clean as the model nurseries of the Faubourg St.-Martin. Realizing the disadvantage of a man-ape being alone, the directors of the Zoo had even contrived to get him a helpmeet of his own tribe and age. A wire screen prevented the introduction of improper comestibles—a paradise exempted from the temptation of forbidden fruit.
But the benefit of all these arrangements was neutralized by the same mistake that has doomed millions of city children to a consumptive's grave—an excess of precaution in the exclusion of cool air currents. The entire cage had been inclosed with double sheets of plate glass.
Warm air was introduced by means of register pipes, and a small aperture at the top of the cage established communication with the atmosphere of a hall, which in its turn was roofed and artificially warmed, thus enabling the warden to keep the temperature of the ape prison in a state of uniformity far exceeding that of the equatorial regions. In the forests of the lower Congo the thermal extremes range from 105º F. at 2 p. m. to 55º after a midnight rainstorm, a difference of fifty degrees, but an apparent contrast (allowing for the sudden transition from brooding heat to the blasts of a drenching gale) of something more like eighty degrees.
From October to June, Mr. Rooney's glass house was rarely permitted to get colder than 60º, the average being about 75º and the maximum 80º. In midsummer it got, of course, much warmer, but the supposed delicate constitution of the guest from the tropics was made an argument against every proposition to let him share the romps of his fellow fourhanders in the open-air extension of their cages.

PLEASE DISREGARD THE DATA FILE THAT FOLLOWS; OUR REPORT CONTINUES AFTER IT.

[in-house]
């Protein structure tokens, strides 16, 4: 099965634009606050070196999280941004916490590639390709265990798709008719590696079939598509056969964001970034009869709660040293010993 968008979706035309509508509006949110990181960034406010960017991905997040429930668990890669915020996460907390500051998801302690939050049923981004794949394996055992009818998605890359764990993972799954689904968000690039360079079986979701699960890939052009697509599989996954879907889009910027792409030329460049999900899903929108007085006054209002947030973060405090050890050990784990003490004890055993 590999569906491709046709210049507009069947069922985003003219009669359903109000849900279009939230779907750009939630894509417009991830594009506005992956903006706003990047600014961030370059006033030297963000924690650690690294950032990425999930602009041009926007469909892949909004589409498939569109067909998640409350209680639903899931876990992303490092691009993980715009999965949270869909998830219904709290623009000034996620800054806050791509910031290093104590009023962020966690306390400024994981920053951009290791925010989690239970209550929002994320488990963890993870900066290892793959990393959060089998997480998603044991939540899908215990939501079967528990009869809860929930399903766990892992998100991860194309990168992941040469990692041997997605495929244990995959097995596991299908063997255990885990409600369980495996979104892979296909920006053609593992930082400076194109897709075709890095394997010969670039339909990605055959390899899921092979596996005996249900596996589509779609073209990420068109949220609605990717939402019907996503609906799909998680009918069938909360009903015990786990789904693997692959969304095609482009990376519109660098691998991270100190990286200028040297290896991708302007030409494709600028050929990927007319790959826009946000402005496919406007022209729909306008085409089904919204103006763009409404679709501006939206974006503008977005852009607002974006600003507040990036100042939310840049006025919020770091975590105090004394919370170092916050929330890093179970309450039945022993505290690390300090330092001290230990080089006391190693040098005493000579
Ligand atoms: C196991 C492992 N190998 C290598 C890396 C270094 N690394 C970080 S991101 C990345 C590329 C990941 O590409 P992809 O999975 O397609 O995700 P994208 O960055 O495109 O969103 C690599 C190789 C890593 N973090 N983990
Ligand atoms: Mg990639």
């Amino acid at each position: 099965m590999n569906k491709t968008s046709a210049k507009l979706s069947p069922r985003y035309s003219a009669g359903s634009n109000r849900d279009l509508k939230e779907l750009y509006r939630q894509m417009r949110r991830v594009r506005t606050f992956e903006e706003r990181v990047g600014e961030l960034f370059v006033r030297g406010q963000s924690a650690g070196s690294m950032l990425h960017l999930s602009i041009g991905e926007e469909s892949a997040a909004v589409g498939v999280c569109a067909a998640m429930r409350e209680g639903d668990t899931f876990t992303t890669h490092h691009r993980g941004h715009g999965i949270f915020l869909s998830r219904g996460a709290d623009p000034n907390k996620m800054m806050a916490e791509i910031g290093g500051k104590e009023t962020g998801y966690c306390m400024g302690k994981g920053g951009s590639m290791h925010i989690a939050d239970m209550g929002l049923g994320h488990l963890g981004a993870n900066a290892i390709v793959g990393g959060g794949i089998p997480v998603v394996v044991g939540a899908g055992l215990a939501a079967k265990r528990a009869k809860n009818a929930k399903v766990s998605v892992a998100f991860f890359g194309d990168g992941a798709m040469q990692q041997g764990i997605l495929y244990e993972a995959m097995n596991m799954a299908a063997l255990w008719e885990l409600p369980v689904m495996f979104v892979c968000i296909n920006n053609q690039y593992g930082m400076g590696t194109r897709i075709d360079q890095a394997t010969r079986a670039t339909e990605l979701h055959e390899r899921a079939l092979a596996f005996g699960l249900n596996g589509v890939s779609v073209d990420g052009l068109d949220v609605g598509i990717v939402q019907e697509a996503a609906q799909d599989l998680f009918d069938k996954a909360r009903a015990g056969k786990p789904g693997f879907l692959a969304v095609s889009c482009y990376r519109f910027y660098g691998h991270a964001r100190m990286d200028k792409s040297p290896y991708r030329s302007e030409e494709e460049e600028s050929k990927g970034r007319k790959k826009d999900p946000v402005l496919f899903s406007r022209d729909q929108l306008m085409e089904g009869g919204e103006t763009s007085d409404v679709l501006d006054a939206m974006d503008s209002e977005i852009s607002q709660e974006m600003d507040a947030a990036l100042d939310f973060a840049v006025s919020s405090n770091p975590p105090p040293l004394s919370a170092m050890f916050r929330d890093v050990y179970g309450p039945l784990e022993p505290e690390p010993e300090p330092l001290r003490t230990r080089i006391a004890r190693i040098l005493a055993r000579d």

At the time of his arrival at the Zoo, Mr. Rooney attested the soundness of his lungs by gymnastic exploits rarely rivaled outside of a Japanese circus, and seemed indeed almost insensible to fatigue. With one hand, or the finger tips of both hands, clutching the horizontal bar, he would whirl around in a circle till the spectators got dizzy in watching his evolutions. He would turn somersaults all around the walls of his gymnasium, rising higher and higher with every turn, till a climax swing landed him on top of his trapeze, where he would squat with his arms akimbo and with tightly compressed lips, suggesting abundant reserve stores of air in his capacious chest.
But at the end of the third year it was noticed that the self-taught acrobat was getting less active, and about the middle of last summer it could no longer be doubted that his health had been affected in some way or other. His appetite became capricious; there were days when he contented himself with nibbling small samples of his dinner, though an hour later he was apt to